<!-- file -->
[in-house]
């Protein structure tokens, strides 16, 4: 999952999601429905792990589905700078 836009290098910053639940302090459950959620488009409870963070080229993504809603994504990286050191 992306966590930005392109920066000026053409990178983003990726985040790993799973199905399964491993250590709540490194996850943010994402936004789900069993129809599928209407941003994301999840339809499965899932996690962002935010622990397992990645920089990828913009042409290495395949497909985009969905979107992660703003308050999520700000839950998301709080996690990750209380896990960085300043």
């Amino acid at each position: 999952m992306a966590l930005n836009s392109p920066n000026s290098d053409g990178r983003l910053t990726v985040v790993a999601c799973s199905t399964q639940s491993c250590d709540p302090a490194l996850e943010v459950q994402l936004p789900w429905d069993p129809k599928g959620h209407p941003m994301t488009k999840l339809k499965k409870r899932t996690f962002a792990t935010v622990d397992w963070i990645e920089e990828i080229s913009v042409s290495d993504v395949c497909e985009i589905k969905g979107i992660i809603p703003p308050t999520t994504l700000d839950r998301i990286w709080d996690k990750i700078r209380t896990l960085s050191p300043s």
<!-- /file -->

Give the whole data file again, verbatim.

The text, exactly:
[in-house]
């Protein structure tokens, strides 16, 4: 999952999601429905792990589905700078 836009290098910053639940302090459950959620488009409870963070080229993504809603994504990286050191 992306966590930005392109920066000026053409990178983003990726985040790993799973199905399964491993250590709540490194996850943010994402936004789900069993129809599928209407941003994301999840339809499965899932996690962002935010622990397992990645920089990828913009042409290495395949497909985009969905979107992660703003308050999520700000839950998301709080996690990750209380896990960085300043």
């Amino acid at each position: 999952m992306a966590l930005n836009s392109p920066n000026s290098d053409g990178r983003l910053t990726v985040v790993a999601c799973s199905t399964q639940s491993c250590d709540p302090a490194l996850e943010v459950q994402l936004p789900w429905d069993p129809k599928g959620h209407p941003m994301t488009k999840l339809k499965k409870r899932t996690f962002a792990t935010v622990d397992w963070i990645e920089e990828i080229s913009v042409s290495d993504v395949c497909e985009i589905k969905g979107i992660i809603p703003p308050t999520t994504l700000d839950r998301i990286w709080d996690k990750i700078r209380t896990l960085s050191p300043s």